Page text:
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renew

[ri-noo, -nyoo]
verb (used with object)
  1. to begin or take up again, as an acquaintance, a conversation, etc.; resume.
  2. to make effective for an additional period: to renew a lease.
  3. to restore or replenish: to renew a stock of goods.
  4. to make, say, or do again.
  5. to revive; reestablish.
  6. to recover (youth, strength, etc.).
  7. to restore to a former state; make new or as if new again.
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verb (used without object)
  1. to begin again; recommence.
  2. to renew a lease, note, etc.
  3. to be restored to a former state; become new or as if new again.
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Origin of renew

First recorded in 1325–75, renew is from the Middle English word renewen. See re-, new
Related formsre·new·a·bly, adverbre·new·ed·ly [ri-noo-id-lee, -nyoo-] /rɪˈnu ɪd li, -ˈnyu-/, adverbre·new·er, nounqua·si-re·newed, adjectiveself-re·new·ing, adjectiveun·re·newed, adjective

Synonyms for renew

3. restock. 7. re-create, rejuvenate, regenerate, reinstate, mend. Renew, renovate, repair, restore suggest making something the way it formerly was. To renew means to bring back to an original condition of freshness and vigor: to renew one's enthusiasm. Renovate means to do over or make good any dilapidation of something: to renovate an old house. To repair is to put into good or sound condition; to make good any injury, damage, wear and tear, decay, etc.; to mend: to repair the roof of a house. To restore is to bring back to its former place or position something which has faded, disappeared, been lost, etc., or to reinstate a person in rank or position: to restore a king to his throne.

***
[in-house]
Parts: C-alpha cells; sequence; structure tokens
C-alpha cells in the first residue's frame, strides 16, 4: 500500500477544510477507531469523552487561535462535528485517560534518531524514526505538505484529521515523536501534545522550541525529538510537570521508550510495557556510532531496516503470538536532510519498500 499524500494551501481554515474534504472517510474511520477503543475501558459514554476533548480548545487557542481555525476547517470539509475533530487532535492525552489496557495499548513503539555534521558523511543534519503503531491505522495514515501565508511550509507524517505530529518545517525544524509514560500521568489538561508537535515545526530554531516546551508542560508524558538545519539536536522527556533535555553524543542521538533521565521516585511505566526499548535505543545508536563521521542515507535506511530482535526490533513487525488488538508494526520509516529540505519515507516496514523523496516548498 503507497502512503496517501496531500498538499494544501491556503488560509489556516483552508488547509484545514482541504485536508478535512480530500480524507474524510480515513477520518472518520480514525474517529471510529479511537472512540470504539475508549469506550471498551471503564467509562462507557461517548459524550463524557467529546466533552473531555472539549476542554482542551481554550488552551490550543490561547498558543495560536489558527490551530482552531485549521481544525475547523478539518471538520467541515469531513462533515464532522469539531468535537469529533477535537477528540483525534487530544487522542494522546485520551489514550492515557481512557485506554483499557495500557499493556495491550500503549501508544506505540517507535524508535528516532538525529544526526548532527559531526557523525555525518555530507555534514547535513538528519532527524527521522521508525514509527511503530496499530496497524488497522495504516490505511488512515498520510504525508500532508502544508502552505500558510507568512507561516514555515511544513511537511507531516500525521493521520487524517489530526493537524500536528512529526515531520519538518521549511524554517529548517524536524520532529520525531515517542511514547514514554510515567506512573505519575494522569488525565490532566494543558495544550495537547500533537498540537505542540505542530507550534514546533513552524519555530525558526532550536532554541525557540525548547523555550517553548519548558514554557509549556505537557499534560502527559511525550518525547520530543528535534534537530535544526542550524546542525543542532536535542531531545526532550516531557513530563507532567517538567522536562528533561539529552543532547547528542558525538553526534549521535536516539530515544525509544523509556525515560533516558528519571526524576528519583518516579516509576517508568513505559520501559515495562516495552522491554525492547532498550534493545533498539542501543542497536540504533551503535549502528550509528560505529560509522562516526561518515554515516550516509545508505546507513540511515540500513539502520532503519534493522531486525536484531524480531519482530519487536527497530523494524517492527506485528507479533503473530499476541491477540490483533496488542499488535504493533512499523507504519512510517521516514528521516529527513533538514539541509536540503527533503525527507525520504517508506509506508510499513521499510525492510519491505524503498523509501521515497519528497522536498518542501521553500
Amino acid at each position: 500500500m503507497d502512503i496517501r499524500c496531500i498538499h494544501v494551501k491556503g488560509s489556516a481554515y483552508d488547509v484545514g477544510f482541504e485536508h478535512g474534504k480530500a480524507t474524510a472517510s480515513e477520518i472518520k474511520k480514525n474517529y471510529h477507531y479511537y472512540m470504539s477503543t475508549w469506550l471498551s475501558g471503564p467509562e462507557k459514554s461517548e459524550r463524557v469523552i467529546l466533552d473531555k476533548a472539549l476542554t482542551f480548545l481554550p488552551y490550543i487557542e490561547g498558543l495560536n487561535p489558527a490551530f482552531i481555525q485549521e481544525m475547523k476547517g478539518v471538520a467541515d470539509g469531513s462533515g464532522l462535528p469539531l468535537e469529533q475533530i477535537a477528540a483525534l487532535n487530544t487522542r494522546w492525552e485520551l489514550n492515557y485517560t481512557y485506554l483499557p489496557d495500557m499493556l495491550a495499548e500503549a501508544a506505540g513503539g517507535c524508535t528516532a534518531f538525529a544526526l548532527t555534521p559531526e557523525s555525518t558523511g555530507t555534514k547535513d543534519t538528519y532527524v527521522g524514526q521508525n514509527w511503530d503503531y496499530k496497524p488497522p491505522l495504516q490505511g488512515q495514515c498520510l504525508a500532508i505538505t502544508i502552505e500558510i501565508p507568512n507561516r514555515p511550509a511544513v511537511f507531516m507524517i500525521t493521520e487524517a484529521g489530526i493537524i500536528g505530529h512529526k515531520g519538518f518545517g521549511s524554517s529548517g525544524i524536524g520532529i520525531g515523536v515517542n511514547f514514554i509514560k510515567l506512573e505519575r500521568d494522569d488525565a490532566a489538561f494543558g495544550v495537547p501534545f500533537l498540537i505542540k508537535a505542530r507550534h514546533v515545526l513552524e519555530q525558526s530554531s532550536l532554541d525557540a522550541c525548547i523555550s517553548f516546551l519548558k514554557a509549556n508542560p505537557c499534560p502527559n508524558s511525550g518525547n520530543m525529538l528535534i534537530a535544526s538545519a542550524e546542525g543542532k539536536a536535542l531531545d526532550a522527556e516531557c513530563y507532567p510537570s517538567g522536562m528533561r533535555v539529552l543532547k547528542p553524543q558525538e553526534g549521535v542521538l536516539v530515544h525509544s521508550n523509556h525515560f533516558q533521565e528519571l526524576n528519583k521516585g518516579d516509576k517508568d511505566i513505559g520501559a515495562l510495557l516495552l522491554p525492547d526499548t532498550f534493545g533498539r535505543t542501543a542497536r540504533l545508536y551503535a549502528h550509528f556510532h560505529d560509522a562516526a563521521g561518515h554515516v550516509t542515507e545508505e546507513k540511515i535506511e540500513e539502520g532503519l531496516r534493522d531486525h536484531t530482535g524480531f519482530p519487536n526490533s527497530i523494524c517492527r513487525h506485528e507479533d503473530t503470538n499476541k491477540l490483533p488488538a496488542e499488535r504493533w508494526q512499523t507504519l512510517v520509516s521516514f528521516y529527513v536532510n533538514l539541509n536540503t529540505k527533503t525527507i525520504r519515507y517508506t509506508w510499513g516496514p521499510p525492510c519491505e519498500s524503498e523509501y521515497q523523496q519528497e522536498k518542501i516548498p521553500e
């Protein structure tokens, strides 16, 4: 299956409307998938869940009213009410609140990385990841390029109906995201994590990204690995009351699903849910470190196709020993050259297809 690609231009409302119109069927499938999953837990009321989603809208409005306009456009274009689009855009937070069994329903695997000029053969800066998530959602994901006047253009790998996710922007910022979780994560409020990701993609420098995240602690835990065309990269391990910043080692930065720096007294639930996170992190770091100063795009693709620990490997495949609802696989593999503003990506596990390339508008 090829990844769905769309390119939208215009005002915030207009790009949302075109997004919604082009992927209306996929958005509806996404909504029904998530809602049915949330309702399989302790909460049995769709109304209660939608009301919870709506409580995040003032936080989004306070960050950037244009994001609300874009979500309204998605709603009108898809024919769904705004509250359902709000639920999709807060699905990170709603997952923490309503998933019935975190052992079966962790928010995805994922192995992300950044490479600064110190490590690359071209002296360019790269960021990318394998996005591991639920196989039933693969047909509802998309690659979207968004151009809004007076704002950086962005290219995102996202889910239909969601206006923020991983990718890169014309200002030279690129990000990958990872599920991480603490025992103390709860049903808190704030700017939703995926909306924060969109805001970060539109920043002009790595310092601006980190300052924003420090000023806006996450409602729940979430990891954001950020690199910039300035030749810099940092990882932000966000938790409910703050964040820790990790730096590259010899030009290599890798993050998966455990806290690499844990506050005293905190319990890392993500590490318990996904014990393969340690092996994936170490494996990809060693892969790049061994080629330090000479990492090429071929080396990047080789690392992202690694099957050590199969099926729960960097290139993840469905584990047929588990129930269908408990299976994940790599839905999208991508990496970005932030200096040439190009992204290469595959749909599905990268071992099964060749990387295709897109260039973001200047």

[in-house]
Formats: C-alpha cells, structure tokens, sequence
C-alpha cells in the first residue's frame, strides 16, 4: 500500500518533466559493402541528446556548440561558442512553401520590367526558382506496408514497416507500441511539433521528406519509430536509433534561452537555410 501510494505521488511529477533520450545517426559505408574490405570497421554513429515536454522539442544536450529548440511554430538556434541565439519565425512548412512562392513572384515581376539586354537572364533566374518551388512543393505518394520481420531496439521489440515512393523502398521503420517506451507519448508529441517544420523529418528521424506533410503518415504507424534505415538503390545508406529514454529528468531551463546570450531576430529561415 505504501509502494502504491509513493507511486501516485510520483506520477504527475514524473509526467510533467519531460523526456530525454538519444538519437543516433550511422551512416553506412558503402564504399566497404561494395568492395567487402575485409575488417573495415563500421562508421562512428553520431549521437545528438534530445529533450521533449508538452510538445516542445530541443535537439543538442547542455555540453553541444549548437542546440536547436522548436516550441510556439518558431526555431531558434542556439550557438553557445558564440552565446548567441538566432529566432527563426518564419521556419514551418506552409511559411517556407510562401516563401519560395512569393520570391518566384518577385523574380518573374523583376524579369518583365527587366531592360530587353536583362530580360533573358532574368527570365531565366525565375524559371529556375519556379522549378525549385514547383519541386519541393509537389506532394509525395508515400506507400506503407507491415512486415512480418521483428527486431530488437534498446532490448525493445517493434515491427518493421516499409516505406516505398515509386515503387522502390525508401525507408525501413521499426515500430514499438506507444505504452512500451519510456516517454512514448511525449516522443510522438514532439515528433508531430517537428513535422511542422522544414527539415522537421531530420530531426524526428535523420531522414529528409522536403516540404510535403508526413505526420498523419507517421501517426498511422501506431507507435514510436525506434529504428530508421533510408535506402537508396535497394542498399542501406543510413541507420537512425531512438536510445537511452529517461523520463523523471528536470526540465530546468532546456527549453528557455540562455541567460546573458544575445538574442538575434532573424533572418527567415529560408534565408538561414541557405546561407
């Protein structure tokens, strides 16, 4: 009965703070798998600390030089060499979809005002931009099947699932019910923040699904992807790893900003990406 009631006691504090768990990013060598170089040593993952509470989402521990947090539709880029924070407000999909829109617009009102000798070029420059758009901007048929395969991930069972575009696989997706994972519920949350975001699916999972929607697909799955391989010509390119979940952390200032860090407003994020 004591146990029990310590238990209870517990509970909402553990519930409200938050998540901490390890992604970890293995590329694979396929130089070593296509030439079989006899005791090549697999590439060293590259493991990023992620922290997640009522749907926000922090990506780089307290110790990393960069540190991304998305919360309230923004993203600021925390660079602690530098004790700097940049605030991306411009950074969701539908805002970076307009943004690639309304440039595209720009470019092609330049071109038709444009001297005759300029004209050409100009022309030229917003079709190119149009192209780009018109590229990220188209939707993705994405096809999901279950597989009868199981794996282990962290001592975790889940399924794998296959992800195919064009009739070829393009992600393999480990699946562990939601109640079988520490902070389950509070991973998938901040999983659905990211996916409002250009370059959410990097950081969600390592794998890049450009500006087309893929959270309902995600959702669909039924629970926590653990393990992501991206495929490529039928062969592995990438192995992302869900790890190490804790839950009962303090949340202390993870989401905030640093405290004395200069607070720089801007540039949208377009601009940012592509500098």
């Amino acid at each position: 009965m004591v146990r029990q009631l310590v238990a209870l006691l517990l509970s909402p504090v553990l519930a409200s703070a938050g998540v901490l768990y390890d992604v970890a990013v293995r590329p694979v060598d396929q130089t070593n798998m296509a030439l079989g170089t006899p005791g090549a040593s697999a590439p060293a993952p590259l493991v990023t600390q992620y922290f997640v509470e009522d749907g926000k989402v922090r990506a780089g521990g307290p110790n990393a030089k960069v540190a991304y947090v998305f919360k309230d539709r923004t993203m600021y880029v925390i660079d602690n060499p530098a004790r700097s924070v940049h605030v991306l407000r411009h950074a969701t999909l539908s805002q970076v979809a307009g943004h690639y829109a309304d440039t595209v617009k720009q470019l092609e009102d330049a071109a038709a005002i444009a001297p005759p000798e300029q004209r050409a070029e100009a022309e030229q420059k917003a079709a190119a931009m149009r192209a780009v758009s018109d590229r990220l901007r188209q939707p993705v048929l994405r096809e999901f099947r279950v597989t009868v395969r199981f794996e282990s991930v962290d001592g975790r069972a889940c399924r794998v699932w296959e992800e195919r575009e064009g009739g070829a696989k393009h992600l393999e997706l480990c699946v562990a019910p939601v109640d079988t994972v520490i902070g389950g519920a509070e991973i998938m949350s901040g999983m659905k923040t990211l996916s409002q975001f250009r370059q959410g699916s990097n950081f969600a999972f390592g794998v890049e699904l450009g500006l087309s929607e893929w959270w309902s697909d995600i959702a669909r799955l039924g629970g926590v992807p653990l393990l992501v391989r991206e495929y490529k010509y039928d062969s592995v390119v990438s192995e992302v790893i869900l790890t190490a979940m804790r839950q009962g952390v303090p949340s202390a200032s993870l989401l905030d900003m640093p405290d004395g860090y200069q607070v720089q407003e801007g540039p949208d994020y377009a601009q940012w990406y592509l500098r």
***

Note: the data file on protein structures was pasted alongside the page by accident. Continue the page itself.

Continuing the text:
Dictionary.com Unabridged Based on the Random House Unabridged Dictionary, © Random House, Inc. 2018

Examples from the Web for unrenewed

Historical Examples of unrenewed

  • That prayer, if true, never yet came from an unrenewed heart.

    The Fugitives

    R.M. Ballantyne

  • Love to God can never be the growth of unrenewed and unforgiven hearts.

    Sermons

    Clement Bailhache

  • They have no root; the heart is unchanged, unconverted, unrenewed.

    The King's Cup-Bearer

    Amy Catherine Walton

  • The marks of wear and tear, and unrenewed decay, which distinguish the works of man from the growth of nature!

  • An almost erased inscription, unrenewed for nigh half a century, told that this was the shop of "Racca Morlache."


British Dictionary definitions for unrenewed

renew

verb (mainly tr)
  1. to take up again
  2. (also intr) to begin (an activity) again; recommenceto renew an attempt
  3. to restate or reaffirm (a promise, etc)
  4. (also intr) to make (a lease, licence, or contract) valid or effective for a further period
  5. to extend the period of loan of (a library book)
  6. to regain or recover (vigour, strength, activity, etc)
  7. to restore to a new or fresh condition
  8. to replace (an old or worn-out part or piece)
  9. to replenish (a supply, etc)
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Derived Formsrenewable, adjectiverenewability, nounrenewer, noun
Collins English Dictionary - Complete & Unabridged 2012 Digital Edition © William Collins Sons & Co. Ltd. 1979, 1986 © HarperCollins Publishers 1998, 2000, 2003, 2005, 2006, 2007, 2009, 2012

Word Origin and History for unrenewed

renew

v.

late 14c., from re- "again" + Middle English newen "resume, revive, renew" (see new); formed on analogy of Latin renovare. Related: Renewed; renewing.

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Online Etymology Dictionary, © 2010 Douglas Harper